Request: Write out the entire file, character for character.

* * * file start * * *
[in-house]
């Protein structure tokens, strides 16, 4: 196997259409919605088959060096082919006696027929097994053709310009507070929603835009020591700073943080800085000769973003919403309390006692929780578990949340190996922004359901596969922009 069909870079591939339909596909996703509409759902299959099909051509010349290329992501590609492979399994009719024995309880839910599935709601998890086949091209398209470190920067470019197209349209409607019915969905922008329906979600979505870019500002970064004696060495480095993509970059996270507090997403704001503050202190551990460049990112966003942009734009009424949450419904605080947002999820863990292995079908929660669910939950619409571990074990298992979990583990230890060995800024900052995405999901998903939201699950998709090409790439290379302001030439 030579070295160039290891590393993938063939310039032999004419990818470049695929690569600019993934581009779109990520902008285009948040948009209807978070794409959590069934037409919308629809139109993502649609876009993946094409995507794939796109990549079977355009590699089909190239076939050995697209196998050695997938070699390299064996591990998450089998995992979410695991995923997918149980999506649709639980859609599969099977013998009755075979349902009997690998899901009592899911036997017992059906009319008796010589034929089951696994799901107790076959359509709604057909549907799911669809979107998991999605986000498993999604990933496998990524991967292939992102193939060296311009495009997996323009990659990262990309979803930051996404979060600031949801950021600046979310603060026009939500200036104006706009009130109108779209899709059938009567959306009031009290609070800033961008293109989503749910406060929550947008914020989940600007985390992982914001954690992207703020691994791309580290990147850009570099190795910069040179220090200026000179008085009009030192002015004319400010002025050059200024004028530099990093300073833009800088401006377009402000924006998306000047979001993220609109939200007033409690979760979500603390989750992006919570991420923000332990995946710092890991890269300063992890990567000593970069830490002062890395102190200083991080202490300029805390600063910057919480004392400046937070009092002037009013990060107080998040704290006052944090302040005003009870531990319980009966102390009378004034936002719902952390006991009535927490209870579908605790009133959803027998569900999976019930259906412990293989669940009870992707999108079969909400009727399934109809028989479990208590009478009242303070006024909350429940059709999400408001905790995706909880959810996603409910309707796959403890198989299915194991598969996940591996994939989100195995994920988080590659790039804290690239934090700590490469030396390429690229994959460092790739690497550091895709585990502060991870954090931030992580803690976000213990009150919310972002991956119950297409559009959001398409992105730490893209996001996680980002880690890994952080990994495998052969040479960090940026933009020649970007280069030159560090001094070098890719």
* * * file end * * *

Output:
[in-house]
């Protein structure tokens, strides 16, 4: 196997259409919605088959060096082919006696027929097994053709310009507070929603835009020591700073943080800085000769973003919403309390006692929780578990949340190996922004359901596969922009 069909870079591939339909596909996703509409759902299959099909051509010349290329992501590609492979399994009719024995309880839910599935709601998890086949091209398209470190920067470019197209349209409607019915969905922008329906979600979505870019500002970064004696060495480095993509970059996270507090997403704001503050202190551990460049990112966003942009734009009424949450419904605080947002999820863990292995079908929660669910939950619409571990074990298992979990583990230890060995800024900052995405999901998903939201699950998709090409790439290379302001030439 030579070295160039290891590393993938063939310039032999004419990818470049695929690569600019993934581009779109990520902008285009948040948009209807978070794409959590069934037409919308629809139109993502649609876009993946094409995507794939796109990549079977355009590699089909190239076939050995697209196998050695997938070699390299064996591990998450089998995992979410695991995923997918149980999506649709639980859609599969099977013998009755075979349902009997690998899901009592899911036997017992059906009319008796010589034929089951696994799901107790076959359509709604057909549907799911669809979107998991999605986000498993999604990933496998990524991967292939992102193939060296311009495009997996323009990659990262990309979803930051996404979060600031949801950021600046979310603060026009939500200036104006706009009130109108779209899709059938009567959306009031009290609070800033961008293109989503749910406060929550947008914020989940600007985390992982914001954690992207703020691994791309580290990147850009570099190795910069040179220090200026000179008085009009030192002015004319400010002025050059200024004028530099990093300073833009800088401006377009402000924006998306000047979001993220609109939200007033409690979760979500603390989750992006919570991420923000332990995946710092890991890269300063992890990567000593970069830490002062890395102190200083991080202490300029805390600063910057919480004392400046937070009092002037009013990060107080998040704290006052944090302040005003009870531990319980009966102390009378004034936002719902952390006991009535927490209870579908605790009133959803027998569900999976019930259906412990293989669940009870992707999108079969909400009727399934109809028989479990208590009478009242303070006024909350429940059709999400408001905790995706909880959810996603409910309707796959403890198989299915194991598969996940591996994939989100195995994920988080590659790039804290690239934090700590490469030396390429690229994959460092790739690497550091895709585990502060991870954090931030992580803690976000213990009150919310972002991956119950297409559009959001398409992105730490893209996001996680980002880690890994952080990994495998052969040479960090940026933009020649970007280069030159560090001094070098890719």